For this writer, it is the smell of an electrical fire or a ride in the Paris Metro. It had not occurred to this writer that the process of learning had changed, until a CFI in one of my classes (a middle school teacher in real life) made a truly insightful statement. This young lady said, “we do not really teach today; the kids just look things up, using their tablets or smart phones.” That one comment gave me an insight into what is happening today. The basic skills needed to simply “figure things out” are not being taught as they once were. We are becoming more dependent on devices to do our thinking for us.  “Learning” from just a screen results in only a two-dimensional view of a topic, especially limiting when operating in the four-dimensional world of flight. It is essential that a pilot have… well… sort of a four-dimensional (the fourth dimension being time) holographic picture in his/her mind of what is going on around them and what is approaching in the near future. 

The FAA simply calls that situational awareness. Many young flight instructors today learned via modern technology and are very capable of looking up data and using informational systems, but they lack the “common sense” reasoning abilities that older generations take for granted. Classes this writer teaches today no longer use sectional charts, plotters, or E-6B computers. Routes, flight planning, checklist, weather information, and much more are simply provided through use of technology. Don’t get me wrong. This writer uses and teaches these technologies but does not NEED them.  They are simply tools, some very good tools at that. The problem is that for too many pilots, the “tools” have taken the place of knowledge. Accident statistics are building and point out that such a view does not work well.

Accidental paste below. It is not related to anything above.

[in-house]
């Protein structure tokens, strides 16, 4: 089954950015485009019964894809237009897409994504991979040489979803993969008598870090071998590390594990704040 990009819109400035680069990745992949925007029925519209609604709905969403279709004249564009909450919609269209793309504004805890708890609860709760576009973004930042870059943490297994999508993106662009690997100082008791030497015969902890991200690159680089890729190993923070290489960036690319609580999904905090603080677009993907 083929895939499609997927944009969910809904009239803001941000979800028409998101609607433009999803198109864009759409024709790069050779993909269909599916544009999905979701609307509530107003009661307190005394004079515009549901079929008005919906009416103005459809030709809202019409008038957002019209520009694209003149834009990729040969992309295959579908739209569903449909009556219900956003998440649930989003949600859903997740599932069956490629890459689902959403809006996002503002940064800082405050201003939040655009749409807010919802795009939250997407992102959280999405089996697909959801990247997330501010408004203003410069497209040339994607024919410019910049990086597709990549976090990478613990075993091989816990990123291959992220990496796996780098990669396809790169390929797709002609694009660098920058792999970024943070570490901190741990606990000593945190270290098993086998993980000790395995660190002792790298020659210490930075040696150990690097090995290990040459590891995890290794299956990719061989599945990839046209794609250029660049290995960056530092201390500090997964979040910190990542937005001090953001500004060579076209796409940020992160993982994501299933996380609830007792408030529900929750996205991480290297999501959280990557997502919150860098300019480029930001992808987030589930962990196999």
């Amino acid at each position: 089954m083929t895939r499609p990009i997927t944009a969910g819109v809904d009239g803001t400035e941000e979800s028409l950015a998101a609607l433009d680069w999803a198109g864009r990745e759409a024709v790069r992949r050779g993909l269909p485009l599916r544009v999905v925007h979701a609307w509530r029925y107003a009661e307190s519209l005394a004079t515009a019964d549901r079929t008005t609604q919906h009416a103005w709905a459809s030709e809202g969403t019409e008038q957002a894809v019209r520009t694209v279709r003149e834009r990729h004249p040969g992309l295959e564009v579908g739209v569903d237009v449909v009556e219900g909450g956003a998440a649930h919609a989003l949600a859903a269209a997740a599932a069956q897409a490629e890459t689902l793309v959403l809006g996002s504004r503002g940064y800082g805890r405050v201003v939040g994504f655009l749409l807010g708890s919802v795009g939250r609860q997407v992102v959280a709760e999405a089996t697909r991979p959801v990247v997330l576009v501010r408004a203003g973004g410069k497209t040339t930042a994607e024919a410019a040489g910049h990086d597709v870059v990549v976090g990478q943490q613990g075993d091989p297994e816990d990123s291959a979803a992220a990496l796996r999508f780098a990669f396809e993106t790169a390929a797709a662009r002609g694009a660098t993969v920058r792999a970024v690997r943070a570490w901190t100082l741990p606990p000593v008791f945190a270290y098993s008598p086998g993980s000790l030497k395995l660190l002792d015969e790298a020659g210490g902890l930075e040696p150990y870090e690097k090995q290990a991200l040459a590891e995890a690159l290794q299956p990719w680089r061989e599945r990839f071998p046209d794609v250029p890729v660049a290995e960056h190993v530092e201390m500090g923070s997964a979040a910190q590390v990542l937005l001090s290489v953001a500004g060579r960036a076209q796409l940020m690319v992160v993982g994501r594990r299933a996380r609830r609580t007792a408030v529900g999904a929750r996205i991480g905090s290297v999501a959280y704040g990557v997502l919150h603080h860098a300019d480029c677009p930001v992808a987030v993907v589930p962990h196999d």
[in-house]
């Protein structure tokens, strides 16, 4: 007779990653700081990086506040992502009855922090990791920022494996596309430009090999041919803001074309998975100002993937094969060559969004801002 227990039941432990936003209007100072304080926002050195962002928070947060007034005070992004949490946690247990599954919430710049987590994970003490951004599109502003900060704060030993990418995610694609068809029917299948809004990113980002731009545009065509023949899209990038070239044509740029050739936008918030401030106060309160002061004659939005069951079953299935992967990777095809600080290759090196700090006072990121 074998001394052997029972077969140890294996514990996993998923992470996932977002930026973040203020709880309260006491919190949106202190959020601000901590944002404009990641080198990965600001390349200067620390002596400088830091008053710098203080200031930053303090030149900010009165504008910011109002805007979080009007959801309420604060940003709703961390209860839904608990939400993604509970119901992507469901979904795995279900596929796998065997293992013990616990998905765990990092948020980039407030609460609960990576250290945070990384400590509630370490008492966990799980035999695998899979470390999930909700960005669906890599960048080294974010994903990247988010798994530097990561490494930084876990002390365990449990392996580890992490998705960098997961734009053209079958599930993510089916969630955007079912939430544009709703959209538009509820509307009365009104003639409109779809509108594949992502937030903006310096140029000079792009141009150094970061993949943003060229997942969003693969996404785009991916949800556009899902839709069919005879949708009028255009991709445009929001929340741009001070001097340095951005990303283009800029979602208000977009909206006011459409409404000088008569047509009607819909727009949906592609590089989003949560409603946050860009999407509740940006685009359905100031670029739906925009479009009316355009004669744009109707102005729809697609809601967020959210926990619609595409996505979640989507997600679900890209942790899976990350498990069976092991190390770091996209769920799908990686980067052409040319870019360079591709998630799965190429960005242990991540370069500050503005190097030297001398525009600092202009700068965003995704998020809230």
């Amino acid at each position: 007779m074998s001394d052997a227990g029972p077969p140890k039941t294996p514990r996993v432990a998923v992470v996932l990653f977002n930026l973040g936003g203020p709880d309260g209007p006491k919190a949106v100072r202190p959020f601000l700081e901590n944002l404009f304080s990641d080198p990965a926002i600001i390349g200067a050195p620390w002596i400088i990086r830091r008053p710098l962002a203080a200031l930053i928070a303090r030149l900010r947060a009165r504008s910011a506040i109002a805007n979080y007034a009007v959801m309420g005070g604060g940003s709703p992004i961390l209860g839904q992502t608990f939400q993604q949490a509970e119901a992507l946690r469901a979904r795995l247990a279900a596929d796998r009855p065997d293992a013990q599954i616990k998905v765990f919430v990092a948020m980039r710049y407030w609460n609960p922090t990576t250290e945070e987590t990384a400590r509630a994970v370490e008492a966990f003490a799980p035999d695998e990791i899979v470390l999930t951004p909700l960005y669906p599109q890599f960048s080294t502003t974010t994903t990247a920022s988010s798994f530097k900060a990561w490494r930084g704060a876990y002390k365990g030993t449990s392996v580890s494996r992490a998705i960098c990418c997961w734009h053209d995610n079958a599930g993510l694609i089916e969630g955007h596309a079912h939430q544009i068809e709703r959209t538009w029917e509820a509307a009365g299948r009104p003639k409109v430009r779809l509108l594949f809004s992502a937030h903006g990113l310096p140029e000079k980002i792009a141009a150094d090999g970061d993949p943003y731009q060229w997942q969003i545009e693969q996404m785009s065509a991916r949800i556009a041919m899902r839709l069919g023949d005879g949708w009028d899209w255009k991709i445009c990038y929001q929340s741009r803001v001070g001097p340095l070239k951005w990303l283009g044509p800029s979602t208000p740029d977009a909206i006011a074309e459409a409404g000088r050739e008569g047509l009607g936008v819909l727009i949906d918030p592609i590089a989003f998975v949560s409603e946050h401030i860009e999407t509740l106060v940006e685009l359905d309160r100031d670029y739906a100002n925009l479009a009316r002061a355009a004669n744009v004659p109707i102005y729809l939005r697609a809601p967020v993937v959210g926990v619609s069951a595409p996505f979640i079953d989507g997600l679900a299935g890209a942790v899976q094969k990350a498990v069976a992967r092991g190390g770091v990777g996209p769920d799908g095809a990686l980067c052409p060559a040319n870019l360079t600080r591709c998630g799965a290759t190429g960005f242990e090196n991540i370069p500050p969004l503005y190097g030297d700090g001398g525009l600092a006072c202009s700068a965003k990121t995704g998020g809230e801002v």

So, what is the take home. If you are a new student, view your CFI as a sports coach.  Anyone who has taken tennis or golf lessons knows that a good coach will drill you on the basic foot work, proper positions, swing methodology, and many other aspects of the sport before letting you take a whack at the ball. It takes time and practice. Flying is the same. Ask yourself, did your CFI start you out with a tablet and electronic flight bag, or perhaps a detailed lesson on operating the auto pilot? Or did that instructor start you out with a chart and a plotter, a chart supplement and a call to FSS, knowing exactly what to ask for? 

This writer recently encountered a student who proudly announced that he would not have gotten into flying if tablet programs had not been available to do all his planning for him. Candidly, I suggested he consider another hobby. These words are not simply the grumblings of an old pilot. The FAA is also questioning over use of advanced technology and automation. Accident rates have increased as stick-and-rudder flying skills have been replaced by flight management systems. It seems like technology can fool just about everybody, except the plane. Don’t be a lazy learner; become proficient with the basics and practice them, using every sense you can muster. Get that holographic image before every flight, and then fly the real thing. Oh yes, and never stop learning.